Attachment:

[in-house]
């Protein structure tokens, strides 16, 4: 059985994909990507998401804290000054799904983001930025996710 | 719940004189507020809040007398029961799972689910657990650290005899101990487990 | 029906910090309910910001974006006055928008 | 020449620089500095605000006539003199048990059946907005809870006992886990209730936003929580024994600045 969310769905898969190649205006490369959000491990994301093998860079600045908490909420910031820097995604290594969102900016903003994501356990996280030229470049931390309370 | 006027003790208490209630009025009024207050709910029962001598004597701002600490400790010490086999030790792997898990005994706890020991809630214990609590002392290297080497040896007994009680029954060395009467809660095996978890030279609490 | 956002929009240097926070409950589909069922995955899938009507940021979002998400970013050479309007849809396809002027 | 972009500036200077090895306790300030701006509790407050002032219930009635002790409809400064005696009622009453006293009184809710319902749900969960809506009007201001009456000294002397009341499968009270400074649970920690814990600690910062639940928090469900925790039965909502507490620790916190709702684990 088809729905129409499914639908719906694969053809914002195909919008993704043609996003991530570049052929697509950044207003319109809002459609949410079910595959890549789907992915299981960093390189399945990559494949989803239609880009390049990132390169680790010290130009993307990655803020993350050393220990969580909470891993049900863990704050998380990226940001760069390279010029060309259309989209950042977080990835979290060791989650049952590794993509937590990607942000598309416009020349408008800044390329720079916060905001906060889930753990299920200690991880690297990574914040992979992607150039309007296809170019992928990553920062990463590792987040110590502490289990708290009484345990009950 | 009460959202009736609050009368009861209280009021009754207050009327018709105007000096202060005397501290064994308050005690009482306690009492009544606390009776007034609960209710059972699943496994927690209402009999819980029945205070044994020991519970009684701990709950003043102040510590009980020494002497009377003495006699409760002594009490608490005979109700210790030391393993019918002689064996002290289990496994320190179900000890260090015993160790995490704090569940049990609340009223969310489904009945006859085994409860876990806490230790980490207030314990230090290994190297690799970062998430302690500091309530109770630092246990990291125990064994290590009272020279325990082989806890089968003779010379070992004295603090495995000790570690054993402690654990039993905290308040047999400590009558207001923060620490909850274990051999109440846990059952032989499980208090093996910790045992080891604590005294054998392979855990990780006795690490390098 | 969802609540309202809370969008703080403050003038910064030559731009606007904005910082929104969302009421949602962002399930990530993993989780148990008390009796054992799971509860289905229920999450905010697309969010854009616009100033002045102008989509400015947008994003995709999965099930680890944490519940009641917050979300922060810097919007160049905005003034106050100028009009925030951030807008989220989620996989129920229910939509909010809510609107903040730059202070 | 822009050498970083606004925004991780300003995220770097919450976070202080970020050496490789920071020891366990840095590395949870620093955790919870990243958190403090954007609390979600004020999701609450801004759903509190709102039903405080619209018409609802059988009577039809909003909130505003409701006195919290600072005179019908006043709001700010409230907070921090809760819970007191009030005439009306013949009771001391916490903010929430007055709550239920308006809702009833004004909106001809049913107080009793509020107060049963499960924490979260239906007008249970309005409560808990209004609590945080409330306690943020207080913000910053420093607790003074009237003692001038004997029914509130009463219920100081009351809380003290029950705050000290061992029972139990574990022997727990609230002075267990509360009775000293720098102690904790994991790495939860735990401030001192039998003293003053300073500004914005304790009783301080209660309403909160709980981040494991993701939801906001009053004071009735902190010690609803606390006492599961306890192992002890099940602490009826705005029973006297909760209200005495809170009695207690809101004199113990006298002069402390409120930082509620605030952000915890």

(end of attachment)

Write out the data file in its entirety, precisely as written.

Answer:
[in-house]
């Protein structure tokens, strides 16, 4: 059985994909990507998401804290000054799904983001930025996710 | 719940004189507020809040007398029961799972689910657990650290005899101990487990 | 029906910090309910910001974006006055928008 | 020449620089500095605000006539003199048990059946907005809870006992886990209730936003929580024994600045 969310769905898969190649205006490369959000491990994301093998860079600045908490909420910031820097995604290594969102900016903003994501356990996280030229470049931390309370 | 006027003790208490209630009025009024207050709910029962001598004597701002600490400790010490086999030790792997898990005994706890020991809630214990609590002392290297080497040896007994009680029954060395009467809660095996978890030279609490 | 956002929009240097926070409950589909069922995955899938009507940021979002998400970013050479309007849809396809002027 | 972009500036200077090895306790300030701006509790407050002032219930009635002790409809400064005696009622009453006293009184809710319902749900969960809506009007201001009456000294002397009341499968009270400074649970920690814990600690910062639940928090469900925790039965909502507490620790916190709702684990 088809729905129409499914639908719906694969053809914002195909919008993704043609996003991530570049052929697509950044207003319109809002459609949410079910595959890549789907992915299981960093390189399945990559494949989803239609880009390049990132390169680790010290130009993307990655803020993350050393220990969580909470891993049900863990704050998380990226940001760069390279010029060309259309989209950042977080990835979290060791989650049952590794993509937590990607942000598309416009020349408008800044390329720079916060905001906060889930753990299920200690991880690297990574914040992979992607150039309007296809170019992928990553920062990463590792987040110590502490289990708290009484345990009950 | 009460959202009736609050009368009861209280009021009754207050009327018709105007000096202060005397501290064994308050005690009482306690009492009544606390009776007034609960209710059972699943496994927690209402009999819980029945205070044994020991519970009684701990709950003043102040510590009980020494002497009377003495006699409760002594009490608490005979109700210790030391393993019918002689064996002290289990496994320190179900000890260090015993160790995490704090569940049990609340009223969310489904009945006859085994409860876990806490230790980490207030314990230090290994190297690799970062998430302690500091309530109770630092246990990291125990064994290590009272020279325990082989806890089968003779010379070992004295603090495995000790570690054993402690654990039993905290308040047999400590009558207001923060620490909850274990051999109440846990059952032989499980208090093996910790045992080891604590005294054998392979855990990780006795690490390098 | 969802609540309202809370969008703080403050003038910064030559731009606007904005910082929104969302009421949602962002399930990530993993989780148990008390009796054992799971509860289905229920999450905010697309969010854009616009100033002045102008989509400015947008994003995709999965099930680890944490519940009641917050979300922060810097919007160049905005003034106050100028009009925030951030807008989220989620996989129920229910939509909010809510609107903040730059202070 | 822009050498970083606004925004991780300003995220770097919450976070202080970020050496490789920071020891366990840095590395949870620093955790919870990243958190403090954007609390979600004020999701609450801004759903509190709102039903405080619209018409609802059988009577039809909003909130505003409701006195919290600072005179019908006043709001700010409230907070921090809760819970007191009030005439009306013949009771001391916490903010929430007055709550239920308006809702009833004004909106001809049913107080009793509020107060049963499960924490979260239906007008249970309005409560808990209004609590945080409330306690943020207080913000910053420093607790003074009237003692001038004997029914509130009463219920100081009351809380003290029950705050000290061992029972139990574990022997727990609230002075267990509360009775000293720098102690904790994991790495939860735990401030001192039998003293003053300073500004914005304790009783301080209660309403909160709980981040494991993701939801906001009053004071009735902190010690609803606390006492599961306890192992002890099940602490009826705005029973006297909760209200005495809170009695207690809101004199113990006298002069402390409120930082509620605030952000915890």